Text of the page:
Members of Parliament, industry leaders and child protection experts gathered in Westminster yesterday (June 7) to sign a pledge to raise awareness of the risks associated with button and coin cell battery ingestion.
The event coincided with Child Safety Week (June 6-12) and marked the founding of the Harper-Lee Foundation in remembrance of two-year-old Harper-Lee Fanthorpe, who died after swallowing a button battery in May last year.
The charity was set up by Harper-Lee’s mother, Stacy-Marie Nicklin, to provide a lasting legacy for her daughter and campaign to prevent similar deaths. It is Chaired by Jo Gideon MP, who hosted the event.
Michelle McKenna, Senior Trading Standards Officer at North Lanarkshire Council, was in attendance. McKenna has been instrumental in the introduction of a safety standard designed to protect children from the dangers of button batteries, and is a vocal supporter of child safety initiatives. “The event brought awareness to the issue and asked everyone who attended to sign a pledge to recognise the hazards of button and coin batteries,” she said.
“It was attended by MPs, pediatric surgeons, healthcare workers and industry leaders, so it gave me an opportunity to speak to all the delegates, and show them some of the items that I had removed from sale that had unsecure battery compartments.
“I sit on the Consumer Public Interest Network and worked on the publicly available specification on button and coin cell batteries which was launched in April 2021, so I was able to bring awareness to that as well,” she added.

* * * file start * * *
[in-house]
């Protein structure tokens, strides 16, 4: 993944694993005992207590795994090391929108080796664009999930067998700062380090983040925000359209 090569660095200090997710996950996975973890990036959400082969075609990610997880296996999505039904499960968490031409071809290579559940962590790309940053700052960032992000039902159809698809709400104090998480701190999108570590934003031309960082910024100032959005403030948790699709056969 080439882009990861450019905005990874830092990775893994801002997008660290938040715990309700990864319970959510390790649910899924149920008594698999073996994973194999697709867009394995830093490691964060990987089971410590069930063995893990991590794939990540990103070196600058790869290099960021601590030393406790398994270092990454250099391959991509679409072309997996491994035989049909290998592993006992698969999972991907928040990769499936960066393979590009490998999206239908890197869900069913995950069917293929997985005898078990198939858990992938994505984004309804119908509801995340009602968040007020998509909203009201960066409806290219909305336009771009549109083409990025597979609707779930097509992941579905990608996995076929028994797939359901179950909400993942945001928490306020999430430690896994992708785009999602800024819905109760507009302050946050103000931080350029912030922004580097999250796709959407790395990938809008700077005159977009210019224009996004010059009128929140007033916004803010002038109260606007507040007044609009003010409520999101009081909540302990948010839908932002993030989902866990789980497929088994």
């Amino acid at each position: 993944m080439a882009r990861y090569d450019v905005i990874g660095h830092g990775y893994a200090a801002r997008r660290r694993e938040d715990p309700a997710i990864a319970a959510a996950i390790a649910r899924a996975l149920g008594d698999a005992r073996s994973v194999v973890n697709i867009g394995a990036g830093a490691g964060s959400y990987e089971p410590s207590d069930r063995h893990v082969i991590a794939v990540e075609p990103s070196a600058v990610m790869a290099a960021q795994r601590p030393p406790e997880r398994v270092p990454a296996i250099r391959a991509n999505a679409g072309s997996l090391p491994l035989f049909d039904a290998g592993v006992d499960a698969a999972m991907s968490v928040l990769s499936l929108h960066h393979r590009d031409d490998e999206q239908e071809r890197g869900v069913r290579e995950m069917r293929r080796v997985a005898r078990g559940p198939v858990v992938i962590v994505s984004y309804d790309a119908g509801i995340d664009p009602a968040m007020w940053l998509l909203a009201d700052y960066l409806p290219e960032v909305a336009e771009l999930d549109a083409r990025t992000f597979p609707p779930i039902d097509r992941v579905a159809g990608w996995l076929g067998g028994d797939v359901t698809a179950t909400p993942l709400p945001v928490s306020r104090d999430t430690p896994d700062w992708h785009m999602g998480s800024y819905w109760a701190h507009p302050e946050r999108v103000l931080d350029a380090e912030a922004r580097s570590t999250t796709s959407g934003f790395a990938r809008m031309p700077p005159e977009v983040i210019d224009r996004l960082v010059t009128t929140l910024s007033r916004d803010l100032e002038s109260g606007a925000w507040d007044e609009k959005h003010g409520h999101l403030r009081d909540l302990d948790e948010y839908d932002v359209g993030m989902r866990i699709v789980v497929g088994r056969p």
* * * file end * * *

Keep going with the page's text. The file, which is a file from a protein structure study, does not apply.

McKenna also highlighted the tragic case of 17-month-old Hugh McMahon from North Lanarkshire, who died after swallowing a button battery in December last year.
Jo Gideon MP said: “I was delighted to attend this event in Parliament to raise the profile of the work of the Harper-Lee Foundation, so that communities across the United Kingdom will become more aware of the danger of button battery ingestion.
“I signed a pledge to raise awareness in my constituency so that we can avoid more tragic deaths and injuries from button battery and coin cell ingestion by children.
“I am backing the campaign to raise awareness of the danger of button battery ingestion. Only through greater understanding can we prevent more accidents and deaths.”
Sunday, June 12 marks National Button Battery Awareness Day, which is being promoted on social media via the hashtags #ButtonBatteryAwareness, #IamButtonBatteryAware, and #neveragain.
The event was supported and attended by the The Child Accident Prevention Trust (CAPT), The British and Irish Portable Battery Association (BIPBA) and the European Portable Battery Association (EPBA).